The Cheyenne in Plains Indian Trade Relations, 1795-1840

The Cheyenne in Plains Indian Trade Relations, 1795-1840

The Cheyenne in Plains Indian Trade Relations, 1795-1840

The Cheyenne in Plains Indian Trade Relations, 1795-1840


In this illuminating book, the Plains Indians come to life as shrewd traders. The Cheyennes played a vital role in an intricate and expanding barter system that connected tribes with each other and with whites. Joseph Jablow follows the Cheyennes, who by the beginning of the nineteenth century had migrated westward from their villages in present-day Minnesota into the heart of the Great Plains. Formerly horticulturists, they became nomadic hunters on horseback and, gradually, middlemen for the exchange of commodities between whites and Indian tribes. Jablow shows the effect that trading had on the lives of the Indians and outlines the tribal antagonisms that arose from the trading. He explains why the Cheyennes and the Kiowas, Comanches, and Prairie Apaches made peace among themselves in 1840. The Cheyenne in Plains Indian Trade Relations is a classic study of "the manner in which an individual tribe reacted, in terms of the trade situation, to the changing forces of history".


Scholarly studies have shaped our sense that the Native peoples who lived on the Great Plains shared a common culture and the same general forms of social organization--being more alike than they were different. Scholars have explained these similarities in different ways, but the common strategy of their writing about the Plains has always been the same: to generalize from "tribe" to region and then to use that regional identity as an explanation for tribally-specific features of social and cultural organization. This Euroamerican preference for regional characterizations and explanations of diversity has not been limited to academics.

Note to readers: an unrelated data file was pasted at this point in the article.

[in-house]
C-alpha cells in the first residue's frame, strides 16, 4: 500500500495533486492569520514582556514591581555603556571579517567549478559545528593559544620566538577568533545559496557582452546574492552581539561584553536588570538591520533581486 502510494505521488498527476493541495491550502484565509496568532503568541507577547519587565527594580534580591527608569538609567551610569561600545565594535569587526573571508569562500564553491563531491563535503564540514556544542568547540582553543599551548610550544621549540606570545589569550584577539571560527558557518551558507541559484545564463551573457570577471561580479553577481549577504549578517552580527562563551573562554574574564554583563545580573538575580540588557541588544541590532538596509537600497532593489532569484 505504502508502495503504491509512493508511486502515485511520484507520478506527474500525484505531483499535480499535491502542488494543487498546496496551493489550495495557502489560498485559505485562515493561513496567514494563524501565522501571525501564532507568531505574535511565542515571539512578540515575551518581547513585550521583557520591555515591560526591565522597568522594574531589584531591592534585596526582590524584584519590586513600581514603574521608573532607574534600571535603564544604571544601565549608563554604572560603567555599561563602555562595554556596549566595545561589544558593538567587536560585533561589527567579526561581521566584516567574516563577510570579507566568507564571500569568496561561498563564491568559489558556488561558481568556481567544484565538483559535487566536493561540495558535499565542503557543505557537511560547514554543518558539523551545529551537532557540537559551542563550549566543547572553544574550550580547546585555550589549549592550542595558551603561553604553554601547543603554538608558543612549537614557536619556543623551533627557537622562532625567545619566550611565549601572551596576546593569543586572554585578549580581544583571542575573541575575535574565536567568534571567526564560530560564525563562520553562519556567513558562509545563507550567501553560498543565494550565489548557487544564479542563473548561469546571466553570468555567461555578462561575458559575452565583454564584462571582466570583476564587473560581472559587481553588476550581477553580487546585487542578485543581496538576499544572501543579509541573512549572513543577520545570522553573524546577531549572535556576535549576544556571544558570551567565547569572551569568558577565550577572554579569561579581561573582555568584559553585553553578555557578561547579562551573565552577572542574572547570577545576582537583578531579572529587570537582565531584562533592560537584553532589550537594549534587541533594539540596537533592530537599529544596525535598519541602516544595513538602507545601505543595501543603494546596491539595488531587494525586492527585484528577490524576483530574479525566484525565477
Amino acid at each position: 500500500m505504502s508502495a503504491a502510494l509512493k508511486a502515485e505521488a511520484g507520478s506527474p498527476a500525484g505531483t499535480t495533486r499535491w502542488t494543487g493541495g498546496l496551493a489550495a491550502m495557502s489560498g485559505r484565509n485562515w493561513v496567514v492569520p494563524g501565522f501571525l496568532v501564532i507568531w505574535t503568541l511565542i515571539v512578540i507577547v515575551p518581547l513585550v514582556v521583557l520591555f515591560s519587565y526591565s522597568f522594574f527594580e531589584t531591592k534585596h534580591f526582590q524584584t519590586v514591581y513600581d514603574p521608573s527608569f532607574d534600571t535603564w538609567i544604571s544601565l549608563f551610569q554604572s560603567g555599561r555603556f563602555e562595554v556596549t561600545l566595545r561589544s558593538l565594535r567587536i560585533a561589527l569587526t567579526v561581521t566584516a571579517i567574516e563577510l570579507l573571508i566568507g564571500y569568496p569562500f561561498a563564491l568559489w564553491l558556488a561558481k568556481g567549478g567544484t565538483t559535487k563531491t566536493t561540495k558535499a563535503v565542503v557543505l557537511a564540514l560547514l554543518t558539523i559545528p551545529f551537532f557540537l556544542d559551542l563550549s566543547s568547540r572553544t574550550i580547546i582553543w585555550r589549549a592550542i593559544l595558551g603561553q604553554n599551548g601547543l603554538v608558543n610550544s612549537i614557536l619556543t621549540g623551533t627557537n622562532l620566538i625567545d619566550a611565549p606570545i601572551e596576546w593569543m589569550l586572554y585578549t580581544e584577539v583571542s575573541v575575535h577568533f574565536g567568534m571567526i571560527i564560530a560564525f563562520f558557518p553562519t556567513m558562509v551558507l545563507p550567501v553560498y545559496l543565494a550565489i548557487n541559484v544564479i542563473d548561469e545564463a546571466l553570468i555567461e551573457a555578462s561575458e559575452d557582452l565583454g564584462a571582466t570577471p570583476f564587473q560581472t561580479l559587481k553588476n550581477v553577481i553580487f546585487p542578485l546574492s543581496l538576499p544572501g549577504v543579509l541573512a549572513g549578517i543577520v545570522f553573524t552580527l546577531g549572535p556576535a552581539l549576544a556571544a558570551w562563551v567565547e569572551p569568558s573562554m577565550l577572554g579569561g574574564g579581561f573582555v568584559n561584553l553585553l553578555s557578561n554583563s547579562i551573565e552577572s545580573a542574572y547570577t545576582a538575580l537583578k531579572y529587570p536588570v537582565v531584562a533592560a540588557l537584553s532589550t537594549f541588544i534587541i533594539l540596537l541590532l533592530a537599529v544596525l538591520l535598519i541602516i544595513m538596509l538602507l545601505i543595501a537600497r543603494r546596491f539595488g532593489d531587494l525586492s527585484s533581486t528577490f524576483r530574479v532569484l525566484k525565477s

Beginning with their earliest explorations of North America, Euroamericans have divided up and labeled its outwardly distinctive geographic regions. Some of those places named, such as Cibola, have proven illusory but others, like the Plains, have come to make up the primary conceptual framework through which the continent and the Native peoples who reside on it have been understood by subsequent generations of explorers, colonists, homesteaders, moviegoers, and academics. Anthropologists, for instance, divide the continent and its Native populations into geographically distinct "culture areas" to characterize its indigenous diversity while a movie screen filled with open grassland and bison causes an audience to expect the appearance of Indians on horseback. These expectations are based on the use of ecology and economy to index social and cultural identities. That use is part of a discursive pattern common to both popular and scholarly texts that has made the regional location of a Native people as ineluctable a part of their identity as the name by which they are known.

We readily recognize that the Plains was a physical landscape with ecological and economic consequences for the Native peoples who resided within it--but ignore the fact that it is also a historiographic landscape with consequences for how we understand the Native peoples who lived there before the grasslands were plowed under and the bison slaughtered.

Joseph Jablow monograph, The Cheyenne in Plains Indian Trade Relations 1795-1840, is a significant feature in that historiographic landscape. Along with Bernard Mishkin Rank and Warfare among the Plains Indians (1940) and Oscar Lewis' The Effects of White Contact upon Blackfoot Culture, with Special Reference to the Role of the Fur Trade (1942), Jablow's study furthered the argument that the economic consequences of European activities on the Plains transformed Native communities--so . . .

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